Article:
The Right Frame of Mind

by Cath and Ian Humes

If you aren’t feeling creative and the muse isn’t whispering to you, what do you do?  Sometimes you just don’t feel like creating images.  If I’m feeling uninspired I do a bag check.  I take everything out of the bag, check that it’s working, batteries are OK, lenses focus etc.  I give the bag a vacuum as dust and junk will get blown in there when it’s open and I am using it outside.  I then clean the gear off, de-dust the lenses, body and lens caps.  I just make sure it’s all good to go and then repack the bag knowing that I am ready.  This gets me into a peaceful frame of mind.

I am not a tidy freak by any stretch of the imagination but I like to be prepared.  I never know when a job will need me to be somewhere else in the country for dawn tomorrow; it’s not an uncommon call for me to get.  Doing a bag check also gets me thinking about old shots and ones that I would like to take, or ones that I missed and need to do again.  Before I know it I am planning out how to shoot that missed opportunity or a new image and am raring to go.


Canon 1DS Mk3, 45mm TSE f2.8 at f8 at 1/500, ISO 200, RAW, 12:55 October 5th (stitched panorama)

However, sometimes it’s a proper funk, to quote Bette Midler, “You just want to curl up under a blanket made of blue, with a nice black trim around the edge”.  If checking and cleaning your gear doesn’t inspire you then it’s time to get some professional help.  Make yourself a drink, this will take some time.  Assam tea for me, white, two sugars please.

Now fire up Google and do a search for “best photographers of the 20th century”.  You will get several hits (1.7 million currently), with the early ones being lists of photographers.  Pick one of the lists and choose a photographer, possibly one you aren’t familiar with.  Open another tab in your browser, do a Google search on their name and then change the type of search from web to images at the top of the page.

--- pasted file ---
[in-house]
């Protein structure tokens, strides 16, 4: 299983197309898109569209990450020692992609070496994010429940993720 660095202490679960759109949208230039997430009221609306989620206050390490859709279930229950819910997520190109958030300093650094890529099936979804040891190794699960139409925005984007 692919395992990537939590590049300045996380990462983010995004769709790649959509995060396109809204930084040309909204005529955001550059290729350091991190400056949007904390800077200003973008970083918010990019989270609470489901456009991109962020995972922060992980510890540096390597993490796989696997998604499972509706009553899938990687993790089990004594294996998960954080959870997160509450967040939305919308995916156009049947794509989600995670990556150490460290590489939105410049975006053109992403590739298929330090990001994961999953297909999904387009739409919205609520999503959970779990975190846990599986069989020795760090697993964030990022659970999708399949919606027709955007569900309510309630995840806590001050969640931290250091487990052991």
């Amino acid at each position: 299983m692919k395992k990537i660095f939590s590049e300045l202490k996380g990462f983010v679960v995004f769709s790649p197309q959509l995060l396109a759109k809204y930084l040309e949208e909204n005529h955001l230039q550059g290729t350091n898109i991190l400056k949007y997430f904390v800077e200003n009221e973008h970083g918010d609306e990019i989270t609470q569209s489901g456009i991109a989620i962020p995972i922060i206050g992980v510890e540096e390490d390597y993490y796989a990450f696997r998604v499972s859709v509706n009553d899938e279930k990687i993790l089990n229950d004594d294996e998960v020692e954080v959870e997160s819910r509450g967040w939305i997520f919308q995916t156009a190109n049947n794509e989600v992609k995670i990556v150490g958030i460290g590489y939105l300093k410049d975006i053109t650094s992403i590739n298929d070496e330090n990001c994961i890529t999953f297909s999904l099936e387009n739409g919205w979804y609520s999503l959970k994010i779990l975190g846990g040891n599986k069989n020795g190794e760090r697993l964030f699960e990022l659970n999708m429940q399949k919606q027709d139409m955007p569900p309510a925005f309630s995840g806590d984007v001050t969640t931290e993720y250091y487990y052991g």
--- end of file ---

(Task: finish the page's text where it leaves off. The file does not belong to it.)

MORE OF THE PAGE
It’s time to look at their back catalogue, find a picture you like and work out the following:

  • Composition.  Why have they stood where they are, what alignments does it cause within the picture, how do objects within the picture relate to each other, what have they chosen to leave out or include?
  • Lighting.  Where is the light coming from, how many sources, what time of day, shadow depth and length?
  • Settings.  What camera settings did they use, how fast was the shutter speed, how big a depth of field, what did they need to do to achieve it, handheld or tripod?
  • Your Version.  If you were using this image as inspiration, how would you go about it?  What technical things (make a list) don’t you know that would help you create this image?  Basically try and break down the image as much as possible so that you understand how it was put together.  Creating the list is relatively easy; the harder (but hugely more rewarding) part is crossing items off.

If you are anything like me you are probably going to have to make another drink as this one has gone cold.

On a personal note, Cath and I were on the way back from Shilasdair up near Dunvegan Castle on a grey cloudy day.  It had been raining but had just stopped.  It was still windy with heavy cloud and Cath parked the car on the verge and jumped out to take a “dull” shot across the loch with clouds and mist.  She put on her hat, scarf and gloves as she got out, we were going to be a while.  I just wasn’t up for it and sat in the car watching.  There was no light to speak of, no texture, it was just flat.

I was in a proper funk because of the weather.  Why was she even bothering?  She got the shot set up, framed, took a few pictures, looked around and was what all good landscape photographers need to be, patient.  I sat reading something in the warm car when I heard her shout as she squeezed off the first real frame, shnick.  The clouds had opened and were rim lit, a few beams shone down onto the now silver loch sparkling off soft waves.

I swore unimaginatively, popped my seat belt as she took the second frame, the third happened as my feet hit the grass, I was dragging my bag from the back seat as she took the fourth and fifth.  By the time I was across the windy road shivering, coatless and hatless, bag and tripod in hand, the clouds had closed and it was over.  Both the Isle of Skye and photography in general reward the patient.  Let that be a lesson to me (grumble grumble grumble).


Canon 1DS Mk1, 100-400mm f4.5-5.6 at 210mm and f11 at 1/1000, ISO 200, Raw, 11:17 October 8th

All Images Copyright © 2015 Cath and Ian Humes. All rights reserved.

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